Copper, nickel and zinc up but seen vulnerable

Copper, nickel and zinc up but seen vulnerable

Copper, zinc and nickel bounced back on Wednesday after losing ground since the start of the year, but the market is vulnerable, analysts said.

“We are seeing a recovery in nickel and zinc…the two that had been hit the hardest by the selling over the last few days,” analyst Kevin Norrish at Barclays Capital said.

“It is sensible to be cautious this week, the re-weighting and hedge selling will last until Monday of next week so we wouldn’t rule out further volatility,” he said.

This week the Dow Jones AIG is rebalancing its index, with the fund selling off some of the stronger-performing commodities of 2006. [ID:nL02923885]

London Metal Exchange copper was at $5,750 a tonne in the first open outcry trading session, up 2.2 percent from $5,625 at the close on Tuesday.

Zinc rose by 4.8 percent in early trade to hit $3,700 and was later indicated at $3,615/3,620 versus $3,520.

Nickel was at $31,450, up 4.1 percent or $1,225.

“The trend points lower so after this spark I believe some people will take home some profits at the close,” an LME floor dealer said.

At Tuesday’s close zinc had shed over 17 percent compared with the start of 2007, while copper and nickel were down by some 11 percent.

Norrish said: “We think the market is over-emphasising the importance of the re-weighting… once this is out of the way we expect a significant recovery.”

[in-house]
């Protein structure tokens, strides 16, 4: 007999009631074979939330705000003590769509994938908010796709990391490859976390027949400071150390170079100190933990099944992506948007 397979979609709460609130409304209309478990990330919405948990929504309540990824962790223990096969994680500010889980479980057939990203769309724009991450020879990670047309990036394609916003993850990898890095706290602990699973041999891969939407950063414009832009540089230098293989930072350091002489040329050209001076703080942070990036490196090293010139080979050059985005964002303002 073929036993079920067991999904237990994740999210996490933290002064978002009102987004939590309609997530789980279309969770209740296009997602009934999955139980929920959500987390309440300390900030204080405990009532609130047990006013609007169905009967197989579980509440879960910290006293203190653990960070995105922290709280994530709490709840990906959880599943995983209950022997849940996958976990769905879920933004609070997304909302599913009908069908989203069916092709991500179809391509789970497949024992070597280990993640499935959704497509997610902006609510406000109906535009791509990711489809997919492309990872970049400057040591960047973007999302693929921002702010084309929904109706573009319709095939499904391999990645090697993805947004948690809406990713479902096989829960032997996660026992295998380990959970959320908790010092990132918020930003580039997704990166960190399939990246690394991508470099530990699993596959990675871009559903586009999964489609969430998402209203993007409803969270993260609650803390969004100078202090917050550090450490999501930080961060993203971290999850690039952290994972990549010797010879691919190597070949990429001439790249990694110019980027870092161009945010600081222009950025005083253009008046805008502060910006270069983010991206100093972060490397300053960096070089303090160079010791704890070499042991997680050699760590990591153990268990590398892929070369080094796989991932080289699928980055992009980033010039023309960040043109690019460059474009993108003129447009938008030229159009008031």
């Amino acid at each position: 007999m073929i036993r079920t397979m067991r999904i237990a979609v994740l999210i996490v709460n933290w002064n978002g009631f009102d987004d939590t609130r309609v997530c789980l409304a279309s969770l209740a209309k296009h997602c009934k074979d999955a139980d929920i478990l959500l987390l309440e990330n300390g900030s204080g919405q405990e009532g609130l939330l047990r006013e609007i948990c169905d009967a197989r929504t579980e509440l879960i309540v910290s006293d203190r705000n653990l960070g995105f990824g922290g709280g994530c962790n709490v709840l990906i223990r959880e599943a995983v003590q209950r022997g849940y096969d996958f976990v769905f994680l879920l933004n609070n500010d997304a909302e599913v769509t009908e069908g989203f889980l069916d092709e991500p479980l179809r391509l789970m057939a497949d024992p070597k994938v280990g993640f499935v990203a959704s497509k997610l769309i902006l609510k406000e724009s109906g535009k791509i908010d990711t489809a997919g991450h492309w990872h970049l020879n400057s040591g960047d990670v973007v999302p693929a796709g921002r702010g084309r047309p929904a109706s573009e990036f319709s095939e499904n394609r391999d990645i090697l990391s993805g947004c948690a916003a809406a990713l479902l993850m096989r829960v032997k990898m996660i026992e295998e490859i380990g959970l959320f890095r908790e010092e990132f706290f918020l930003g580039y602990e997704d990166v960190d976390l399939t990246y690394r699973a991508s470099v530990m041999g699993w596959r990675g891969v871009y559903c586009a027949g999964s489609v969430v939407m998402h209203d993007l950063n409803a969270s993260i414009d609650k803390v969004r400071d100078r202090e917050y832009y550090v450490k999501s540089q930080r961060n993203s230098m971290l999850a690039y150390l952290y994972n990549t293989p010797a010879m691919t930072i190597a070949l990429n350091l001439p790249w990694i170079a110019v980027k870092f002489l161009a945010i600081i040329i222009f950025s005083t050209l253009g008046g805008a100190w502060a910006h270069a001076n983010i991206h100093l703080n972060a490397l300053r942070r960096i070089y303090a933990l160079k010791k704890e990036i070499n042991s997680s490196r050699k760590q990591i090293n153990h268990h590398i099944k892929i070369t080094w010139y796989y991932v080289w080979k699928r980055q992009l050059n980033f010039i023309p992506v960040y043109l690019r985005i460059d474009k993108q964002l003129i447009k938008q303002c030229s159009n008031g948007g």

He was referring in particular to zinc and nickel, which he saw well supported by fundamental supply-demand factors.

Reflecting the tight nickel market, the premium for cash metal above the three-month price was at $1,300/1,350, having doubled since the start of January.


Many producers and traders expect copper prices to go higher by mid-February as Chinese buyers were expected to return to the market after heavy de-stocking in 2006.

“The Chinese have never really left this market so it might not have too much of an effect on prices,” the LME trader said.

Chinese demand for copper was unlikely to rise in the first quarter of 2007 as prices were considered high despite a plunge in the past month, analysts and industry sources said.

The price had dropped 35.5 percent from a peak of $8,800 in May last year but it is still up about 24 percent from the same period a year earlier. [ID:nHKG216703]

Copper stocks in LME-monitored warehouses stand at around 193,800 tonnes, or just under four days of world consumption, so the market is vulnerable to supply disruption.

Chilean state-owned miner Codelco said it was working to reduce the threat of rockslides at its 570,000 tonne-per-year Chuquicamata mine. [ID:nN09204702]


Three months aluminium was higher at $2,670, up $15.

The premium for cash metal above the three-month price was $67/77, the highest since 2004 and up from $20 on January 2.

“The large and growing anomaly in the nearby aluminium market suggests a major fund operation is under way,” economist John Kemp at Sempra Metals said.

He said one player held a large long position equivalent to more than 40 percent of the open interest in prompt January 17 or more than 714,000 tonnes, well in excess of the entire LME stock of around 698,000 tonnes.

“Should aluminium hold above the important trend line of $2,690, the price could go higher,” another floor trader said.

Tin was at $10,500, up from its last quote on Tuesday at $10,095/10,100.

Investors were watching developments in Indonesia, accounting for one third of the world’s tin production, where some smelters were awaiting a decision whether they could restart production. [ID:nJAK175024]

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